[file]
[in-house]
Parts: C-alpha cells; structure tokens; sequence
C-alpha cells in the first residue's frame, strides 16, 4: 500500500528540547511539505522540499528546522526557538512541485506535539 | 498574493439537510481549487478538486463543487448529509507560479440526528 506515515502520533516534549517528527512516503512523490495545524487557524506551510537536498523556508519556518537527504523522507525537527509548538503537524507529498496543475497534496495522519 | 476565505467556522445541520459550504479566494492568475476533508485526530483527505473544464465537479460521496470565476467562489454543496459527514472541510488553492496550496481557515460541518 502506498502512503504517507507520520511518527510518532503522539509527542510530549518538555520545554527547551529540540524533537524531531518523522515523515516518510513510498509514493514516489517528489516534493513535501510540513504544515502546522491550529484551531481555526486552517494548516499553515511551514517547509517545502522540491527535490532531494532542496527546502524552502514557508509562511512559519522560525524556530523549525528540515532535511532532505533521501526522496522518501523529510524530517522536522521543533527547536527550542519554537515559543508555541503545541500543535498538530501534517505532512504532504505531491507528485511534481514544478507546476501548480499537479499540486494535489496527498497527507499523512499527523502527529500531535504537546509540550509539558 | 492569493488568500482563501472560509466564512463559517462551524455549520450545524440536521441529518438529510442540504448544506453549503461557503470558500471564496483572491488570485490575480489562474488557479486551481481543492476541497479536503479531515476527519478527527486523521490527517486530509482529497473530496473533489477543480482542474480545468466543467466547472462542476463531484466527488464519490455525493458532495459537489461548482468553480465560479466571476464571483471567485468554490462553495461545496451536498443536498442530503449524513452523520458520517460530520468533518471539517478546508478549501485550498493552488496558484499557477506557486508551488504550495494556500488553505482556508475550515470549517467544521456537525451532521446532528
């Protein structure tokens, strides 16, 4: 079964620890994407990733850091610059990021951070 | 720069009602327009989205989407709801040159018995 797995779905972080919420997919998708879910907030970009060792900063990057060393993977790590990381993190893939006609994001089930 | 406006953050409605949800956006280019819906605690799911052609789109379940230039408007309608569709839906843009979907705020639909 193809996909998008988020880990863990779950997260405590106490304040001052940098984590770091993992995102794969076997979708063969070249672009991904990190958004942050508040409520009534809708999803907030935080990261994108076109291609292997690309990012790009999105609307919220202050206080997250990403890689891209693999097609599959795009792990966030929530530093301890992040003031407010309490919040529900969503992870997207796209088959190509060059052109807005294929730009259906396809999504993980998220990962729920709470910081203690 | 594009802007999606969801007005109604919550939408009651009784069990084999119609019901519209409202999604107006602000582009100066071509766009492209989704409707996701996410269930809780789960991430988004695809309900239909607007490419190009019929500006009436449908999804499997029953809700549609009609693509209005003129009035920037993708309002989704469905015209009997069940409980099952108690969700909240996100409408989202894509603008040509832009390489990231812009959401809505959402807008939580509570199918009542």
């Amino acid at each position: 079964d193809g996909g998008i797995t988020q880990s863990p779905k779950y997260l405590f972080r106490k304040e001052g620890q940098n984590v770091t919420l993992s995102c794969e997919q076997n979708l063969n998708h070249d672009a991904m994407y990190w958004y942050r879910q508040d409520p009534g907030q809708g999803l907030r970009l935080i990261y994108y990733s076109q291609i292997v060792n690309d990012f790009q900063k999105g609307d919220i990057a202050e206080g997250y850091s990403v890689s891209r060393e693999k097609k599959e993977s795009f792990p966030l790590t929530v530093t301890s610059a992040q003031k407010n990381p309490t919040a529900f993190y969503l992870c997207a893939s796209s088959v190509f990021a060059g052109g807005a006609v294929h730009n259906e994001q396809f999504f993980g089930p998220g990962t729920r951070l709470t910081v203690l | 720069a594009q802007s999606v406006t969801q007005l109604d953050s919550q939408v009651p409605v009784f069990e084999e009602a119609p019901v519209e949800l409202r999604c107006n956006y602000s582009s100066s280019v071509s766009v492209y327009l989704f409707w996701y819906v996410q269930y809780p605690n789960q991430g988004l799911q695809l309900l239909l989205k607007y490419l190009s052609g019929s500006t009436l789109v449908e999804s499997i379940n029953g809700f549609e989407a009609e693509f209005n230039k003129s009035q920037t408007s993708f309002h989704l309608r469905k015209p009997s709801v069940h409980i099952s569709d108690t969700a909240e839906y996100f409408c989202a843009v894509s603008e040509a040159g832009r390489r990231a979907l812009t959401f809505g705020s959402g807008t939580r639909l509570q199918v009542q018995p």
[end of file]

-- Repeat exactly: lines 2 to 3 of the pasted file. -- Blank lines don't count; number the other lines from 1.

Parts: C-alpha cells; structure tokens; sequence
C-alpha cells in the first residue's frame, strides 16, 4: 500500500528540547511539505522540499528546522526557538512541485506535539 | 498574493439537510481549487478538486463543487448529509507560479440526528 506515515502520533516534549517528527512516503512523490495545524487557524506551510537536498523556508519556518537527504523522507525537527509548538503537524507529498496543475497534496495522519 | 476565505467556522445541520459550504479566494492568475476533508485526530483527505473544464465537479460521496470565476467562489454543496459527514472541510488553492496550496481557515460541518 502506498502512503504517507507520520511518527510518532503522539509527542510530549518538555520545554527547551529540540524533537524531531518523522515523515516518510513510498509514493514516489517528489516534493513535501510540513504544515502546522491550529484551531481555526486552517494548516499553515511551514517547509517545502522540491527535490532531494532542496527546502524552502514557508509562511512559519522560525524556530523549525528540515532535511532532505533521501526522496522518501523529510524530517522536522521543533527547536527550542519554537515559543508555541503545541500543535498538530501534517505532512504532504505531491507528485511534481514544478507546476501548480499537479499540486494535489496527498497527507499523512499527523502527529500531535504537546509540550509539558 | 492569493488568500482563501472560509466564512463559517462551524455549520450545524440536521441529518438529510442540504448544506453549503461557503470558500471564496483572491488570485490575480489562474488557479486551481481543492476541497479536503479531515476527519478527527486523521490527517486530509482529497473530496473533489477543480482542474480545468466543467466547472462542476463531484466527488464519490455525493458532495459537489461548482468553480465560479466571476464571483471567485468554490462553495461545496451536498443536498442530503449524513452523520458520517460530520468533518471539517478546508478549501485550498493552488496558484499557477506557486508551488504550495494556500488553505482556508475550515470549517467544521456537525451532521446532528